Every night before bed, I attempt some kind of yoga or meditation. I somehow need to bring myself down to a level of relaxation that will allow me to sleep, no matter how artificial or drug induced that sleep may be. This evening as I was slowly listening to my body breath in and out, I opened my eyes to focus up the golden glow of my Himalayan salt lamp. It’s truly beautiful. The poignant yet soft glow has always held me in a trance, feeling as though I am gazing right into the centre of the sun. As I finished my meditation and yoga I glanced across to my bedside table. I saw the following; my salt lamp, my essential oils diffuser in full swing determinedly forcing out a flow of lavender and eucalyptus, a candle (not lit this evening for some reason), a salt pipe, a herbal tea and some water. I stared at it for a second. Having been meditating, my head was pretty much empty and accepting of any thought that may come knocking and I suddenly found myself pondering the question, “when did all this enter my life? When did I go from having a hair brush, a nail varnish, a lip balm and a phone on my bedside table to this?”.
Now please don’t for one minute think that I regret or dislike any of these objects, I adore them. But I feel they also represent for me a core change that I was forced into. Because when I asked myself how I discovered aromatherapy, or why I asked for a Himalayan salt lamp for my birthday, they weren’t because I had developed an interest in alternative therapies. They were out of desperation. When I took up these now beloved hobbies which have become a part of who I am, I was at my lowest. Life had forced me into a corner.
It was the autumn before I gave up my business when I googled “alternative therapies” in a bid to somehow convince my immune system to work. Kiddo was yet to be thrown into the unforgiving world of the Autism diagnosis system and yet his behaviour was at his most challenging. I worked 11 hour days and my body was crumbling. So I turned to essential oils in a bid to ward off flu and bugs and bedridden days. Did it work? No. But, I so adore the practices of aromatherapy now. It/s beautiful to read about, to create and to indulge in. Make no mistake there are huge health benefits, but my immune system was beyond help, medically or otherwise.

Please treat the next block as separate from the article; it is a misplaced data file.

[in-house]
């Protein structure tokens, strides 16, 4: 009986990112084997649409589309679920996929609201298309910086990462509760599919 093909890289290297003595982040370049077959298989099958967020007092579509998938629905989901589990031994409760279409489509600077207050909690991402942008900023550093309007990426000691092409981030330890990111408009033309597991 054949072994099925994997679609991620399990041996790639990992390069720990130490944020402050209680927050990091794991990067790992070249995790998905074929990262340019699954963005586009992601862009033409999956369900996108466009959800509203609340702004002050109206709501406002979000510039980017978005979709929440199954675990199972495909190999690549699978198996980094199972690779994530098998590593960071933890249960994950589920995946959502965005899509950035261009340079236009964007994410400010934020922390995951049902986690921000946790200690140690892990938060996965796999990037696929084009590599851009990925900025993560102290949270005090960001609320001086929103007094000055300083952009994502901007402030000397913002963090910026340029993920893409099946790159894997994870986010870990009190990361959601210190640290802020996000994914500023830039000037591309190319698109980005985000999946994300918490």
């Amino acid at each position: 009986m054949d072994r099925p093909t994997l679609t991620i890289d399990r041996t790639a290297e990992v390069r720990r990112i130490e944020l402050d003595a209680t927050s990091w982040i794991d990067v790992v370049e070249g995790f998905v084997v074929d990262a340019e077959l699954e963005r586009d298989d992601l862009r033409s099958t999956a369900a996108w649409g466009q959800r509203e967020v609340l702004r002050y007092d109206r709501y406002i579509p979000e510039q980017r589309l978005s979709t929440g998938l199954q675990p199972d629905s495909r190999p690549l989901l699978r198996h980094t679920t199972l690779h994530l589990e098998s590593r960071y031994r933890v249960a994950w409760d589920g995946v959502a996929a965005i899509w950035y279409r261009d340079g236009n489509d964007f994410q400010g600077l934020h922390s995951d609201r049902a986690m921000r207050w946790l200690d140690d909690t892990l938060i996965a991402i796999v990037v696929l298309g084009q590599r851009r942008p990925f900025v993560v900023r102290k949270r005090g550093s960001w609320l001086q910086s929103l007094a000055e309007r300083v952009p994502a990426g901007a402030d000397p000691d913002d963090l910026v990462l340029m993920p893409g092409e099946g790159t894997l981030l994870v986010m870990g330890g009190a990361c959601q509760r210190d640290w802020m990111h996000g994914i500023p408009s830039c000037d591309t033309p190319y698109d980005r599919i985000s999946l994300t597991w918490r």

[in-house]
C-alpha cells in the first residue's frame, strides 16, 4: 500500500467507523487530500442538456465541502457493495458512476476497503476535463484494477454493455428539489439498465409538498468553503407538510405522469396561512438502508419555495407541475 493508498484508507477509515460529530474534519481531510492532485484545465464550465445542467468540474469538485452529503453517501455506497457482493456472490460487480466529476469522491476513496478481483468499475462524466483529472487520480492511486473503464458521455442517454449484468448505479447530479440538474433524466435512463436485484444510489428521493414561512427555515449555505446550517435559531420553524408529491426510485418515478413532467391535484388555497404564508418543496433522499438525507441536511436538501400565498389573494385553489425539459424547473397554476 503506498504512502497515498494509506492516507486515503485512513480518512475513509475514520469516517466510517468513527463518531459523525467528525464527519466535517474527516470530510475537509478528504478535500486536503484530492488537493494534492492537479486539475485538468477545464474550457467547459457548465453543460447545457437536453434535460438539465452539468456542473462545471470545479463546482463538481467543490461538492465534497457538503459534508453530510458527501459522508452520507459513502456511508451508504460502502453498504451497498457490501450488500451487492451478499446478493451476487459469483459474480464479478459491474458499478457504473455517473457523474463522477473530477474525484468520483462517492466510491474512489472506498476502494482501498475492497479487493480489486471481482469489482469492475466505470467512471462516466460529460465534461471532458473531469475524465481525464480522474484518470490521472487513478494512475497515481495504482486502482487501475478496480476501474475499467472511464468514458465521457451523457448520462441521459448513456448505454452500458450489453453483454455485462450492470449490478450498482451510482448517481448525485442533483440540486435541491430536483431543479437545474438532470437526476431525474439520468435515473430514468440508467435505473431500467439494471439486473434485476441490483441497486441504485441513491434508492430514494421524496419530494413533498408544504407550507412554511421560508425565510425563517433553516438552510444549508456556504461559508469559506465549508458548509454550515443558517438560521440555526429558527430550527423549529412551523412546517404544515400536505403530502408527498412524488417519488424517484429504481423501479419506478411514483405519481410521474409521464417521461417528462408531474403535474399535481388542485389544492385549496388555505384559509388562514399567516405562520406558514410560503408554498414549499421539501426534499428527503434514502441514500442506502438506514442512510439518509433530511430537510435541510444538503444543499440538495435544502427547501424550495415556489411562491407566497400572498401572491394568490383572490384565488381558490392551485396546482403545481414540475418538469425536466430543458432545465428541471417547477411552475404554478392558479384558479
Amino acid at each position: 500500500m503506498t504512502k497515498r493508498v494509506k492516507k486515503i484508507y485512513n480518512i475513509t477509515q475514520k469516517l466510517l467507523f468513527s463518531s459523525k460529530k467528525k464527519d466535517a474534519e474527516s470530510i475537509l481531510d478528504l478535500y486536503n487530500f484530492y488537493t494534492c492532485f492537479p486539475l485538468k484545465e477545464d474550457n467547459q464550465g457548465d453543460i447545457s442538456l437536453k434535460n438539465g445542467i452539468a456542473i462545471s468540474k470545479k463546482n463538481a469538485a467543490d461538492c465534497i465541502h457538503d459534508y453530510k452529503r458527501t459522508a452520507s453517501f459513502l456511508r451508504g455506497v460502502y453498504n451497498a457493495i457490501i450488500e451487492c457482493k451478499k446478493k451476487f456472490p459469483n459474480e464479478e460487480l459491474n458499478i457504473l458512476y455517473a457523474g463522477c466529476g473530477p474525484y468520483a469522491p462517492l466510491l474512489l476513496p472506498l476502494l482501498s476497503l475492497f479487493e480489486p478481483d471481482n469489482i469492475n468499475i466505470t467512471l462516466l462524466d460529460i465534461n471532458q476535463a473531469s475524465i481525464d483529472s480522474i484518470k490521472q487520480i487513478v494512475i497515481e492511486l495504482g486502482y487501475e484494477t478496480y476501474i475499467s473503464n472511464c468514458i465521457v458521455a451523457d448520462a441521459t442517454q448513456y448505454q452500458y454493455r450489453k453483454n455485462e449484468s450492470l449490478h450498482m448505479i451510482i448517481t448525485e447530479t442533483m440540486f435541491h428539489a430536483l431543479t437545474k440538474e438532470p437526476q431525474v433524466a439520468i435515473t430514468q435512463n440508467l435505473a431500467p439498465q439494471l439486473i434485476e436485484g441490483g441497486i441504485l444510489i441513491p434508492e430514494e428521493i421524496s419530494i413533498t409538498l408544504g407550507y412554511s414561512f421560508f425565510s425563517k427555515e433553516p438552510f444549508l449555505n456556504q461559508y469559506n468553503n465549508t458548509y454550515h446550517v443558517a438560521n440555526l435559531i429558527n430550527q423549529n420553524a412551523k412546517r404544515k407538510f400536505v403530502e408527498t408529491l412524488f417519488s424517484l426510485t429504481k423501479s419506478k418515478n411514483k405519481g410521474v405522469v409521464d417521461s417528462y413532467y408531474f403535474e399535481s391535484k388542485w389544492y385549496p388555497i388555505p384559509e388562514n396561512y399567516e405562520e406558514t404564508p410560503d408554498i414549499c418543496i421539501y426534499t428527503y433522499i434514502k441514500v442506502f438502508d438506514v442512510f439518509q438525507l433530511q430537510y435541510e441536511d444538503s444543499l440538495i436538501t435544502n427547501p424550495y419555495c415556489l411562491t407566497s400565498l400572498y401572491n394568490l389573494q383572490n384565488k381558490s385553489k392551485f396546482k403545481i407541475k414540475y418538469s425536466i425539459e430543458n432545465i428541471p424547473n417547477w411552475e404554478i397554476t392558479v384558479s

My turn to diverse herbal teas had much the same premise. To help me sleep, breath and survive. I felt that these did have an affect, but they merely scratch the surface on their own.
As for my lamp, yes I do feel the benefit. The air is purer, my breathing is easier and along with the salt pipe I feel real tangible benefits.
As I continued to let me eyes flow over my bedside table, I was hit with two complete opposite reactions. I was so sad to remember why these individual items had entered my life. My time of crippling anxiety, the slow uprising of a depression that I only just managed to beat down and the sheer exhaustion of helping my son find the medical help he needed. But as I pulled my gaze out, I saw the table as a whole. All these individual battles, all these emotional cuts and bruises that had led me to each item on my table, at some point they all met together. At some point the difficult avenues of my life culminated. And as my collection of alternative therapies grew I was able to start growing myself as a person. And I’ve not only beaten all those challenges, I’ve trampled them down with such vigour that I almost dare them to come and try their luck again. In the words of Sporty Spice to Liam Gallagher all those years go, “come and have a go if you think you’re hard enough”. Because my bedside table isn’t a table of individual woes anymore, it’s a table of strength. Of victory. And I will only ever view it as a whole, as a collection and as one from now on.
Thanks for reading,